For many years the enterprise user has toiled with the tools given to do their daily work shackled to the decisions of leaders who never had to use the product they were buying. Where the holy triad of speed, cost and quality represented in the size of their importance to the enterprise software buyer it would end up looking like a dragster, great big speed and cost wheels on back and a little tiny quality wheel on the front. Then came mobiles.
As we approach the end of the first decade of the mobile we can see the trail it has blazed in such a short amount of time. It’s easy to look at mobiles themselves and see where the world was stood on its head as the small, thin and cheap became a dichotomy with big, bold and powerful after the dawn of the smartphone. Whether it was an e-commerce site or a productivity application, people began refusing to accept ugly clunky software that didn’t work well and the principles behind agile software took off.
Enterprise is big and slow though and that shift has been a long time coming to enterprise, but it’s coming. When you have companies like IBMand Oracle betting heavily on mobile, it’s clear it’s coming and it’s creating an entirely different way for the enterprise to design its solutions.
Architecture Over Time
The term “architecture” in enterprise IT has greatly evolved over the past several years. Before mobile the term almost inevitably referred to the design of different business systems and how they operated with each other. If one was an “architect” that almost inevitably meant a systems architect or a network architect and the focus was entirely on the machines.
That’s changed in several ways since then.
Architecture now commonly refers to solutions, an entire process of how software and hardware work with each other starting with the definition of a problem and working to the design of the solution. Typically when one is an architect they are designing solutions, not necessarily systems.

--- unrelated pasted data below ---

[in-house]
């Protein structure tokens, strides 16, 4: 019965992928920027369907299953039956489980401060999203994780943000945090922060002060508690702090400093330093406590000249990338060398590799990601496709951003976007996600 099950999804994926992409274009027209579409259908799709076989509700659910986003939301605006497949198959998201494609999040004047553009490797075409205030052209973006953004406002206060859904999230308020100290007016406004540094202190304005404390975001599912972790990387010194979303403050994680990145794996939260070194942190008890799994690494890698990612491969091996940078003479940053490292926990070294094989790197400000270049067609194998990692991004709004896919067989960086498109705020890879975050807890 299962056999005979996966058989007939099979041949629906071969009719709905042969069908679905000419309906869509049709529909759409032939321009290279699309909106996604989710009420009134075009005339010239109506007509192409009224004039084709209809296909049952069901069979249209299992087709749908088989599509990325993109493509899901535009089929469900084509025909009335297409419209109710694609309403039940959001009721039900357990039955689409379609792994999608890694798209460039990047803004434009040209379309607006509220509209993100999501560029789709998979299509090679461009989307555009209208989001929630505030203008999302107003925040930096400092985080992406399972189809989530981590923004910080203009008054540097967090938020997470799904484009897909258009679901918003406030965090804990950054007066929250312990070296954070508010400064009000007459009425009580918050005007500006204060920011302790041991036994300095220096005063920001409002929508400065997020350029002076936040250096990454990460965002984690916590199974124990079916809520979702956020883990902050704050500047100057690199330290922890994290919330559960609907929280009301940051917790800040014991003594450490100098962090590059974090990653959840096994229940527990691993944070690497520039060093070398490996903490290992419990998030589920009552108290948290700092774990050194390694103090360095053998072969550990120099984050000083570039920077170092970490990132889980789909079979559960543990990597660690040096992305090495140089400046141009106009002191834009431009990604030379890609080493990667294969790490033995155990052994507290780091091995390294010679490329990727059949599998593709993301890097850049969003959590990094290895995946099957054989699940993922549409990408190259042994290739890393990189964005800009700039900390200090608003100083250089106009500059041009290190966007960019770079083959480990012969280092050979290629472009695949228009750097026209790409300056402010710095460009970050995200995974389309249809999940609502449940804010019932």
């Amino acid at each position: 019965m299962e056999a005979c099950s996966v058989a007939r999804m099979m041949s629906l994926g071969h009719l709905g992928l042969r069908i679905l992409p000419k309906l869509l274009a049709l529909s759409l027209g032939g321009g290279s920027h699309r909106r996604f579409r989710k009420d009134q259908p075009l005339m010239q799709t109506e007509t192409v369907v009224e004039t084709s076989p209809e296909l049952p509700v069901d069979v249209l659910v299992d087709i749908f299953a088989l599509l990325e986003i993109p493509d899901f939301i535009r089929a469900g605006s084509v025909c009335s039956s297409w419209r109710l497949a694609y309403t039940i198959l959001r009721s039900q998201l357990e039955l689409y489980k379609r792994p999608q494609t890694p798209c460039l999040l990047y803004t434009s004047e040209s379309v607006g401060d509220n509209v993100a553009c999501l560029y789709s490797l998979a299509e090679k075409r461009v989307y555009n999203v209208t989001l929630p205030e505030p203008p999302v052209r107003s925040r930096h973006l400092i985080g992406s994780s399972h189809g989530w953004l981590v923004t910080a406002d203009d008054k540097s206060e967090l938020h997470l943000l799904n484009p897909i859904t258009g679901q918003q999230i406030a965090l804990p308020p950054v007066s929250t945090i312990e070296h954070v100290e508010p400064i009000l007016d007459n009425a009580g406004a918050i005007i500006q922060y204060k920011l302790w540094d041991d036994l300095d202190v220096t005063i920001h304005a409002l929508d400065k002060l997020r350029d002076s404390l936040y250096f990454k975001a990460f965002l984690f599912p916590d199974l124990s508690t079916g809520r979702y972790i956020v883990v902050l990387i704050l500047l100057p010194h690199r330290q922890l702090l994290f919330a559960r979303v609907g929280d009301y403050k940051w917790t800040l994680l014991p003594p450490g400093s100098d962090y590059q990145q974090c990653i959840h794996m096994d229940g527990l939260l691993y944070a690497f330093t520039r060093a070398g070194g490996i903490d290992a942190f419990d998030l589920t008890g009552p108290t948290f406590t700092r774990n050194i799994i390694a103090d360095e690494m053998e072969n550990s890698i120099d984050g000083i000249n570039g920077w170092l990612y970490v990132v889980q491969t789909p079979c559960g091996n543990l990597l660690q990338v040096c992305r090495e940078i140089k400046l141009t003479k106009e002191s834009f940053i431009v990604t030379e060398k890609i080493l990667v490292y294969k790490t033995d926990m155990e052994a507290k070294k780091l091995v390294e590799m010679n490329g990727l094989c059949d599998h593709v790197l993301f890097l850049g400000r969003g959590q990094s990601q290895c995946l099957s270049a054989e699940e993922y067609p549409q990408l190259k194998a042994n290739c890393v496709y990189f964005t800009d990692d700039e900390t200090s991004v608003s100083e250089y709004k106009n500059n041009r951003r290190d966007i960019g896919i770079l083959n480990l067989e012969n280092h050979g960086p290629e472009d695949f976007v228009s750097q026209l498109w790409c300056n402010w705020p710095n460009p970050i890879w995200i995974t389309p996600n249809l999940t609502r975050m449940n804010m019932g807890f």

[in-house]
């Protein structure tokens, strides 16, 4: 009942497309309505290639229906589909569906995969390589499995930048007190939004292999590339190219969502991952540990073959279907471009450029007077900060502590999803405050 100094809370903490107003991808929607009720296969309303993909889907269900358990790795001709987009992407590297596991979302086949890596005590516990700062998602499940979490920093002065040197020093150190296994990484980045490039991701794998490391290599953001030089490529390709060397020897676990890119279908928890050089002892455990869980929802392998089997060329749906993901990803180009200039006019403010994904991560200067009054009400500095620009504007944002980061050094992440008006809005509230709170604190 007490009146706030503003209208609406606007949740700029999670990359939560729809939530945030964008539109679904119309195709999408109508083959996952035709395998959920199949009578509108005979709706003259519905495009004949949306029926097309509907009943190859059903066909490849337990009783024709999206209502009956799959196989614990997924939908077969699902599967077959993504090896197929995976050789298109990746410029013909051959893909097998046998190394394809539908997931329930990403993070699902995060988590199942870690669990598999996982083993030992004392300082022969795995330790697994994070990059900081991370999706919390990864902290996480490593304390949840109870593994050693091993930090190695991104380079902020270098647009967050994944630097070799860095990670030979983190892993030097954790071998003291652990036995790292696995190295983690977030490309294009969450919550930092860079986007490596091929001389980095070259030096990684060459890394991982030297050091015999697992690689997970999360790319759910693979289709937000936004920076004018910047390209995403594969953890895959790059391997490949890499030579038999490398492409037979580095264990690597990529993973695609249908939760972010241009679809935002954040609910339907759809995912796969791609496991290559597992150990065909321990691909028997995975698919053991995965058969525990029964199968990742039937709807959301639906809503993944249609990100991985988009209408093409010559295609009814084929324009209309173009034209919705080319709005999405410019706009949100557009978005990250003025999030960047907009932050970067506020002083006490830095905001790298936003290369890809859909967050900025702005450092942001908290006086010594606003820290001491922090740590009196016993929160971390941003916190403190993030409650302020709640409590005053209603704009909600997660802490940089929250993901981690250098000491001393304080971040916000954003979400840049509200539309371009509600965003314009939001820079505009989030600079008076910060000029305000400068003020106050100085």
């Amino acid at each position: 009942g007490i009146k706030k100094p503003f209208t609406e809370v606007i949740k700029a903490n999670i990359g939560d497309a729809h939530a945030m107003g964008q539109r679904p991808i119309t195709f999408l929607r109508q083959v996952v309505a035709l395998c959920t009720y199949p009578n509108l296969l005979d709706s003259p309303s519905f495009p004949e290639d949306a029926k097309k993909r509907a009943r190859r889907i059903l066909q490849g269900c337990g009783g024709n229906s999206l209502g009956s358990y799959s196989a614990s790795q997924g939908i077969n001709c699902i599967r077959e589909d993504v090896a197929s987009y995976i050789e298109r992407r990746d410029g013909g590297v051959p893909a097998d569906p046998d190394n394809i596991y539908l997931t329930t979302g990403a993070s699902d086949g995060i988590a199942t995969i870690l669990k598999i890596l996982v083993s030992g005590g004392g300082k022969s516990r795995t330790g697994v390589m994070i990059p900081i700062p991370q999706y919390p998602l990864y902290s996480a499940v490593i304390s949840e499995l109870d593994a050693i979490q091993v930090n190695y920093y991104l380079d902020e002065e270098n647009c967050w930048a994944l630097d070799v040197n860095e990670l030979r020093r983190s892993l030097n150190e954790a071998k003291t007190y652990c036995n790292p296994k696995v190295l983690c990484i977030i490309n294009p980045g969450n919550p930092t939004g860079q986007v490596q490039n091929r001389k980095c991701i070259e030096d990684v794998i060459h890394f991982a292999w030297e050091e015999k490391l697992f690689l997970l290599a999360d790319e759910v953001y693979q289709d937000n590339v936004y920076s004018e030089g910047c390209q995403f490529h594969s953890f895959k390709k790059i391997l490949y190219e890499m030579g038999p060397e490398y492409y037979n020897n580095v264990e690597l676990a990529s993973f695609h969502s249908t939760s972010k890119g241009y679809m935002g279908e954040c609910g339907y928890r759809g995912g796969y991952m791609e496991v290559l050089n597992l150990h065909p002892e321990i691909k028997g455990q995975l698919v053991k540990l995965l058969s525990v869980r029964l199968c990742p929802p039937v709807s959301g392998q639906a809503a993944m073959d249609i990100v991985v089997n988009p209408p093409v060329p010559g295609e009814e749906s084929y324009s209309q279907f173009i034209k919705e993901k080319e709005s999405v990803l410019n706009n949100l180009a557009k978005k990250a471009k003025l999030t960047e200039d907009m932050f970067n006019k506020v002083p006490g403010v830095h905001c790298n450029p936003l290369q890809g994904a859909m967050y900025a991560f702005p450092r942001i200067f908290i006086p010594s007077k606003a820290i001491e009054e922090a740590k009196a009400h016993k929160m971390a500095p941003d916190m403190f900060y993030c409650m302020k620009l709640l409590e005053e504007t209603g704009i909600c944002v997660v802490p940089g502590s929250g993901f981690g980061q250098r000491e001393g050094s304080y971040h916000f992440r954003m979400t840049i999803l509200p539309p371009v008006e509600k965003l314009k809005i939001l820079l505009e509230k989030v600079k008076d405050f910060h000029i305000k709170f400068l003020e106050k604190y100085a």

Where architects prior to mobile rarely had to concern themselves with people the modern day architect certainly does. The “consumerization” of IT has started to creep its way in but it hasn’t set up shop yet.
While people have been bringing in their devices to their jobs they’ve been able to drive enterprise adoption of the devices as well. Much more significantly the world of Shadow IT has been growing, to the point that some 61% of businesses created a Shadow IT mobile app in 2015.
It’s this push of Shadow IT that has made the IT departments in enterprise realize if they want to survive, they need to evolve. First they thought that just meant letting the mobiles in. Then they started to realize it’s more about the solutions and involving people in the solutions.
Dawn of Design
This change in architecture and the inclusion of people in design has turned our dragster on its head. Increasingly UX/UI design teams have been popping up in enterprise. Where developers were left to their own devices to design user interfaces before it hasn’t stopped with pretty interfaces, it’s moved to the very construction of the solutions that are being created. “Usability” has moved on from its interchangable use with “accessibility” it was previously associated with. Solutions now need to go beyond just working, they need to work well.
We still have a long way to go. It’s still very easy for organizations to declare themselves “agile” or “lean” and then engage in the same old behaviors they engaged in before but under different guises. The difference is that push from Shadow IT has put the fear of god into many a CIO, CTO or director. It’s the fear of not being needed.
This time the realization is perhaps “innovate or die” wasn’t just a cute phrase Bill Gates was using to inspire his team many years ago — it was about to become the standard in enterprise IT.